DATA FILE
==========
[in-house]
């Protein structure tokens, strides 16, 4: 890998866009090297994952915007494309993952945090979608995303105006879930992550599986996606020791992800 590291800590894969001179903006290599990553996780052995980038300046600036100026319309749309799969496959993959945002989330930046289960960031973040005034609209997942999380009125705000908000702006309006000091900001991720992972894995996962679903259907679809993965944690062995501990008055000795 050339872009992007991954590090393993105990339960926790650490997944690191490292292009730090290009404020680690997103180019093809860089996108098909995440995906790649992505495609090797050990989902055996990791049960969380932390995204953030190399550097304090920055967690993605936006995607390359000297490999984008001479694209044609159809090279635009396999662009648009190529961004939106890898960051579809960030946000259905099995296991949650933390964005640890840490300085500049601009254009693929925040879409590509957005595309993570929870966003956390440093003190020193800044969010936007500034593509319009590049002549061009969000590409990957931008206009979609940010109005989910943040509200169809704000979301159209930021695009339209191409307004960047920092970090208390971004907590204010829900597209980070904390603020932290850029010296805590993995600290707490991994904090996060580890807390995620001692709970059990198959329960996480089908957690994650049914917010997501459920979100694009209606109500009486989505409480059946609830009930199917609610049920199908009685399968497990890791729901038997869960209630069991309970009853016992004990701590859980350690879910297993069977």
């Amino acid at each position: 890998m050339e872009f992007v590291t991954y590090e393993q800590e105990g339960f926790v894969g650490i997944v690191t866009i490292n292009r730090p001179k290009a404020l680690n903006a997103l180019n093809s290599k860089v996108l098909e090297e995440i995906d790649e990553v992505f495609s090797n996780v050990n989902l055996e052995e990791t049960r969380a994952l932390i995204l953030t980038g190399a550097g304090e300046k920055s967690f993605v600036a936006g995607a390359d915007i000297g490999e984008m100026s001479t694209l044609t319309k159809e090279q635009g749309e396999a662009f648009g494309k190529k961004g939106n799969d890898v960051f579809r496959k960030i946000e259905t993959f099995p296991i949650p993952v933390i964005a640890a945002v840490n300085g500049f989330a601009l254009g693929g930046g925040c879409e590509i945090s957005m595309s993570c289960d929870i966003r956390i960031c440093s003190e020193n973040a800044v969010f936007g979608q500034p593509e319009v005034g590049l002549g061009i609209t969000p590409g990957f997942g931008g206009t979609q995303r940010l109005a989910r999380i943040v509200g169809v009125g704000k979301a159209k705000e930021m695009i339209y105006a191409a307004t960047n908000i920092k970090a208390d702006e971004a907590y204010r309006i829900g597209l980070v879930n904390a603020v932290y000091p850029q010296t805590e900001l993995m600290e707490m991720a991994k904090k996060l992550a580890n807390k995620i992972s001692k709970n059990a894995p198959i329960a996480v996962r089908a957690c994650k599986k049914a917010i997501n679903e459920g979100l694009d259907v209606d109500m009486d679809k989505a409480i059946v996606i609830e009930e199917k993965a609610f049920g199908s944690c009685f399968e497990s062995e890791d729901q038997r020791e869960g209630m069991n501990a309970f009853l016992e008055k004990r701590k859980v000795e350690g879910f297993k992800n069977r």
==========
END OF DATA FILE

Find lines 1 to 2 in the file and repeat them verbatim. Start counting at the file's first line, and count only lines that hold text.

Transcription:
[in-house]
């Protein structure tokens, strides 16, 4: 890998866009090297994952915007494309993952945090979608995303105006879930992550599986996606020791992800 590291800590894969001179903006290599990553996780052995980038300046600036100026319309749309799969496959993959945002989330930046289960960031973040005034609209997942999380009125705000908000702006309006000091900001991720992972894995996962679903259907679809993965944690062995501990008055000795 050339872009992007991954590090393993105990339960926790650490997944690191490292292009730090290009404020680690997103180019093809860089996108098909995440995906790649992505495609090797050990989902055996990791049960969380932390995204953030190399550097304090920055967690993605936006995607390359000297490999984008001479694209044609159809090279635009396999662009648009190529961004939106890898960051579809960030946000259905099995296991949650933390964005640890840490300085500049601009254009693929925040879409590509957005595309993570929870966003956390440093003190020193800044969010936007500034593509319009590049002549061009969000590409990957931008206009979609940010109005989910943040509200169809704000979301159209930021695009339209191409307004960047920092970090208390971004907590204010829900597209980070904390603020932290850029010296805590993995600290707490991994904090996060580890807390995620001692709970059990198959329960996480089908957690994650049914917010997501459920979100694009209606109500009486989505409480059946609830009930199917609610049920199908009685399968497990890791729901038997869960209630069991309970009853016992004990701590859980350690879910297993069977």